The Department of Education, Delaware State University and the University of Delaware requested millions of dollars from the state Friday for critical and minor capital projects.
Leaders from the three bodies presented their requests to the Joint Capital Improvement Committee.
Also known as the Bond Committee, it’s made up of six state representatives and six state senators who are responsible for writing the annual Bond Bill, which supports capital projects.
Here’s what was requested:
“Given existing funding pressures we did not approve any requests for new projects in the fiscal year 2024 capital budget,” said Secretary of Education Mark Holodick. “That doesn’t mean there aren’t needs in our districts and schools, as many of you probably know from the schools in your own communities.”
Many districts have pressing needs, he said, but as the Department of Education developed its budget request this year, the top priority was the $188.8 million necessary for previously authorized projects to ensure their progress toward completion.
The department is also prioritizing $15 million for minor capital improvement and equipment as well as architectural barrier removal.
These priorities left no room for new projects, Holodick said.
“We understand the disappointment of some of our district colleagues and recognize the challenges they’re facing and we hope that in future budget years, our request will be able to include some, if not many of those needs,” he said.
Jen Carlson, director of finance at the department, outlined the other requests aligned with Gov. John Carney’s fiscal year 2024 recommended budget:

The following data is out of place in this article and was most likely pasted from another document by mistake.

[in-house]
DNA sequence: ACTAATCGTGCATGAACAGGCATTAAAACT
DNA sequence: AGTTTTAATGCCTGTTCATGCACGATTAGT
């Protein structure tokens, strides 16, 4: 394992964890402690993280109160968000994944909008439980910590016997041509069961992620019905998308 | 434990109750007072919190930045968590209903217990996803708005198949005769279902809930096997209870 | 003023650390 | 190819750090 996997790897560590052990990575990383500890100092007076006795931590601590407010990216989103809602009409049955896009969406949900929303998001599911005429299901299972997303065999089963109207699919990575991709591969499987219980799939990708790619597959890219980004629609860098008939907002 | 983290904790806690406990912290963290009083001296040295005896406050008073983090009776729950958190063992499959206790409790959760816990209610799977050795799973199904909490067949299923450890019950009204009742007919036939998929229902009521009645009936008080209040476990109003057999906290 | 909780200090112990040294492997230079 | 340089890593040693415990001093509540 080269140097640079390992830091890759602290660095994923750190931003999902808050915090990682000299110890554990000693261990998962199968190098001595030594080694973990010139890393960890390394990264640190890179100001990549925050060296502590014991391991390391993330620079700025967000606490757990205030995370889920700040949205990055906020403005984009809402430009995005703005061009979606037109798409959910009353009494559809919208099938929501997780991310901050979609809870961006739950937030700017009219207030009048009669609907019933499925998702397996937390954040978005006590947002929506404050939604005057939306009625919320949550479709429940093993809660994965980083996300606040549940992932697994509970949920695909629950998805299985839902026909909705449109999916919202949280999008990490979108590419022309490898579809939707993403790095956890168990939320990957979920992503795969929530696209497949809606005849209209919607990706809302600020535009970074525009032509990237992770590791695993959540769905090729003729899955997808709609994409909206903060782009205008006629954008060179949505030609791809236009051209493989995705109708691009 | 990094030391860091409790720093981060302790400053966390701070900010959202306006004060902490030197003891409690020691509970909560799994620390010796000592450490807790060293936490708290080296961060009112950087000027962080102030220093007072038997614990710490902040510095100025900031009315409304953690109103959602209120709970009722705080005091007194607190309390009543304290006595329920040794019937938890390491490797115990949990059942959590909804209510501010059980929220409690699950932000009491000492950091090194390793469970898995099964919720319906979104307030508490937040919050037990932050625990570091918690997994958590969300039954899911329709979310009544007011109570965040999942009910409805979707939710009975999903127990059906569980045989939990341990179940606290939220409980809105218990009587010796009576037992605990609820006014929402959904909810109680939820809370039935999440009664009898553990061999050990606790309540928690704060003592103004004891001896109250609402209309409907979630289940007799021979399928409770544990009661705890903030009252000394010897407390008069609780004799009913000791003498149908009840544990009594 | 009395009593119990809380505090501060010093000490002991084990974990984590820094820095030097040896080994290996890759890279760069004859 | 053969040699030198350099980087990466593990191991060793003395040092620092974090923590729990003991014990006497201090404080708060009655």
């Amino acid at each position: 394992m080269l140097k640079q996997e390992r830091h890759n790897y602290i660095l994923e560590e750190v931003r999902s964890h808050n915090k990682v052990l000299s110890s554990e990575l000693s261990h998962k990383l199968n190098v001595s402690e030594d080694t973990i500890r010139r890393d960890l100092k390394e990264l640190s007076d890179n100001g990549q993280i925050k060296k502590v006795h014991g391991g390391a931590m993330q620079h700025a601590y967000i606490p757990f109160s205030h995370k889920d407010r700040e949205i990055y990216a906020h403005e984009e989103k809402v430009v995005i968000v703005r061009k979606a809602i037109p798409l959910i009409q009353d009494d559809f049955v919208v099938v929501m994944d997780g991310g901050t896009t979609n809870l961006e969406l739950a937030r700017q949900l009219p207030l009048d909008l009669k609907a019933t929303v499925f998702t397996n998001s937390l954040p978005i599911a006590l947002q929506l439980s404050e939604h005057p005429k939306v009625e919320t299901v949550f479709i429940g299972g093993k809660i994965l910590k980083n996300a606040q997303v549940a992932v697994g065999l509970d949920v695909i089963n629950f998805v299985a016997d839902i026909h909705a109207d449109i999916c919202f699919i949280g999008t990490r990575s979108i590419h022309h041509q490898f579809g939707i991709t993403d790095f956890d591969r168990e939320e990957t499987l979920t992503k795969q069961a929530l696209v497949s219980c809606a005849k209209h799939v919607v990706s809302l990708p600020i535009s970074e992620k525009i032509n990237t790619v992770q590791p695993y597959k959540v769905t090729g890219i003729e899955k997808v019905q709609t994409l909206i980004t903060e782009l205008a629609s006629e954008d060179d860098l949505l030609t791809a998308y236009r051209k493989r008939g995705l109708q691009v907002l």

- $97,787,300 for market pressure contingency
- $93,996,200 for ongoing projects
- $15 million for minor capital improvements
- $9,138,000 for safety and security
- $160,000 for architectural barrier removal
Money for market pressure contingency reflects the rising cost of materials needed to complete some projects.
For example, Jay Owens, superintendent of the Indian River School District, told the Joint Capital Improvement Committee that in 2020, the district’s projects cost $162 million. Just three years later, those same projects cost $187.6 million.
Delaware State University: $25.8 million
Here’s what DSU is asking for:
- $10 million for deferred maintenance
- $5 million for a aviation hangar renovation project
- $5 million for athletics transformation and updating athletic facilities
- $2.8 million to upgrade technology infrastructure
- $2.5 million for the Interdisciplinary Rehabilitation Research Center, which replaces the old Dover Library
- $500,000 to renovate the Hope House, a building dedicated to a sexual assault response and prevention program on campus
University of Delaware: $52 million
Here’s what UD is asking for:
- $30 million for deferred maintenance in academic facilities
- $7 million for the National Institute for Innovation in Manufacturing Biopharmaceuticals
- $15 million for the Securing American Biomanufacturing Research & Education Center
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Gov. John Carney has recommended the following in his fiscal year 2024 state budget:
- $20 million – Deferred maintenance, capital improvements and technology upgrades at both DSU and UD.
- $1.5 million –Joint Engineering Program between DSU and UD
$1.4 million – Increase for First State PROMISE Scholarship at UD, with total scholarship amount of $16,542,800
- $4 million – Increase for SEED+ for DelTech and UD for total amount of $14,165,700
- $1.7 million – Increase to INSPIRE scholarship for DSU, for total amount of $8,584,800
Raised in Doylestown, Pennsylvania, Jarek earned a B.A. in journalism and a B.A. in political science from Temple University in 2021. After running CNN’s Michael Smerconish’s YouTube channel, Jarek became a reporter for the Bucks County Herald before joining Delaware LIVE News.
Jarek can be reached by email at email@example.com or by phone at (215) 450-9982. Follow him on Twitter @jarekrutz and on LinkedIn
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